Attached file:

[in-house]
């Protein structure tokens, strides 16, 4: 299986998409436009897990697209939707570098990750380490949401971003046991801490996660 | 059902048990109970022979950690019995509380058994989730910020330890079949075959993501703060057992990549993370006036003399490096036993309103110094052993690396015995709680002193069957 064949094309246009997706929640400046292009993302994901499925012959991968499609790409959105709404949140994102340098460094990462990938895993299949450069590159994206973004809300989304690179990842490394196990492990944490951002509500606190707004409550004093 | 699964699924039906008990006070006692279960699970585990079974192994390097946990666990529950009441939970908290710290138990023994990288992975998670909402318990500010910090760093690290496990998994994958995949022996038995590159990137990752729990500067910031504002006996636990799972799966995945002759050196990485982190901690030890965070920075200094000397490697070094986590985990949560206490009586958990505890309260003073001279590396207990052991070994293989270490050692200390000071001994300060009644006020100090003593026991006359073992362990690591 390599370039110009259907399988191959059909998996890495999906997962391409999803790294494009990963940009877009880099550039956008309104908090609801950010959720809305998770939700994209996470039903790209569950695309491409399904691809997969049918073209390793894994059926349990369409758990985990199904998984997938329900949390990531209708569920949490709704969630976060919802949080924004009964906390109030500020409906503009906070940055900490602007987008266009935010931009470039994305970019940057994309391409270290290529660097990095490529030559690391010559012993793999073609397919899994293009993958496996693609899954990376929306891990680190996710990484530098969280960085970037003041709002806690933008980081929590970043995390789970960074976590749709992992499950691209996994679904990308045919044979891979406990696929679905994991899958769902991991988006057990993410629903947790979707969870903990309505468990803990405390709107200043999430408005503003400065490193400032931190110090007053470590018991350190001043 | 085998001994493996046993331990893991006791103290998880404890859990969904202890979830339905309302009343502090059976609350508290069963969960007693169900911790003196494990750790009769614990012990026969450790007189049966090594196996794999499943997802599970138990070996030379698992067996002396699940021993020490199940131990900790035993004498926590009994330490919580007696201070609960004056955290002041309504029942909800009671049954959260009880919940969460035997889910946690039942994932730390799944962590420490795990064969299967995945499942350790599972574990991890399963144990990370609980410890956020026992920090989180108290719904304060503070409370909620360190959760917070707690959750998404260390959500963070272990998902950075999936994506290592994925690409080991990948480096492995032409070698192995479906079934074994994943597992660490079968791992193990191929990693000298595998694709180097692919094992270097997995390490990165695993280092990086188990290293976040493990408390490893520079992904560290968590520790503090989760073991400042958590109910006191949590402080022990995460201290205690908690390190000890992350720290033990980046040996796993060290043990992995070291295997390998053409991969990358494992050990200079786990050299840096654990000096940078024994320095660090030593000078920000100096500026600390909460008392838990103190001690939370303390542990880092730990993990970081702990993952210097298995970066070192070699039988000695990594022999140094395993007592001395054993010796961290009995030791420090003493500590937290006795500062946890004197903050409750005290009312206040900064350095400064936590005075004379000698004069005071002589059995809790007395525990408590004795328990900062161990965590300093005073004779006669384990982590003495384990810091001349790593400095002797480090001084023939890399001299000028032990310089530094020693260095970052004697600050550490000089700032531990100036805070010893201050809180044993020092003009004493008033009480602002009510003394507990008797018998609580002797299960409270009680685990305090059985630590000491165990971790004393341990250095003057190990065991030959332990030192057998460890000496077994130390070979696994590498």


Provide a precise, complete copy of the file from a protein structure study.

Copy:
[in-house]
């Protein structure tokens, strides 16, 4: 299986998409436009897990697209939707570098990750380490949401971003046991801490996660 | 059902048990109970022979950690019995509380058994989730910020330890079949075959993501703060057992990549993370006036003399490096036993309103110094052993690396015995709680002193069957 064949094309246009997706929640400046292009993302994901499925012959991968499609790409959105709404949140994102340098460094990462990938895993299949450069590159994206973004809300989304690179990842490394196990492990944490951002509500606190707004409550004093 | 699964699924039906008990006070006692279960699970585990079974192994390097946990666990529950009441939970908290710290138990023994990288992975998670909402318990500010910090760093690290496990998994994958995949022996038995590159990137990752729990500067910031504002006996636990799972799966995945002759050196990485982190901690030890965070920075200094000397490697070094986590985990949560206490009586958990505890309260003073001279590396207990052991070994293989270490050692200390000071001994300060009644006020100090003593026991006359073992362990690591 390599370039110009259907399988191959059909998996890495999906997962391409999803790294494009990963940009877009880099550039956008309104908090609801950010959720809305998770939700994209996470039903790209569950695309491409399904691809997969049918073209390793894994059926349990369409758990985990199904998984997938329900949390990531209708569920949490709704969630976060919802949080924004009964906390109030500020409906503009906070940055900490602007987008266009935010931009470039994305970019940057994309391409270290290529660097990095490529030559690391010559012993793999073609397919899994293009993958496996693609899954990376929306891990680190996710990484530098969280960085970037003041709002806690933008980081929590970043995390789970960074976590749709992992499950691209996994679904990308045919044979891979406990696929679905994991899958769902991991988006057990993410629903947790979707969870903990309505468990803990405390709107200043999430408005503003400065490193400032931190110090007053470590018991350190001043 | 085998001994493996046993331990893991006791103290998880404890859990969904202890979830339905309302009343502090059976609350508290069963969960007693169900911790003196494990750790009769614990012990026969450790007189049966090594196996794999499943997802599970138990070996030379698992067996002396699940021993020490199940131990900790035993004498926590009994330490919580007696201070609960004056955290002041309504029942909800009671049954959260009880919940969460035997889910946690039942994932730390799944962590420490795990064969299967995945499942350790599972574990991890399963144990990370609980410890956020026992920090989180108290719904304060503070409370909620360190959760917070707690959750998404260390959500963070272990998902950075999936994506290592994925690409080991990948480096492995032409070698192995479906079934074994994943597992660490079968791992193990191929990693000298595998694709180097692919094992270097997995390490990165695993280092990086188990290293976040493990408390490893520079992904560290968590520790503090989760073991400042958590109910006191949590402080022990995460201290205690908690390190000890992350720290033990980046040996796993060290043990992995070291295997390998053409991969990358494992050990200079786990050299840096654990000096940078024994320095660090030593000078920000100096500026600390909460008392838990103190001690939370303390542990880092730990993990970081702990993952210097298995970066070192070699039988000695990594022999140094395993007592001395054993010796961290009995030791420090003493500590937290006795500062946890004197903050409750005290009312206040900064350095400064936590005075004379000698004069005071002589059995809790007395525990408590004795328990900062161990965590300093005073004779006669384990982590003495384990810091001349790593400095002797480090001084023939890399001299000028032990310089530094020693260095970052004697600050550490000089700032531990100036805070010893201050809180044993020092003009004493008033009480602002009510003394507990008797018998609580002797299960409270009680685990305090059985630590000491165990971790004393341990250095003057190990065991030959332990030192057998460890000496077994130390070979696994590498």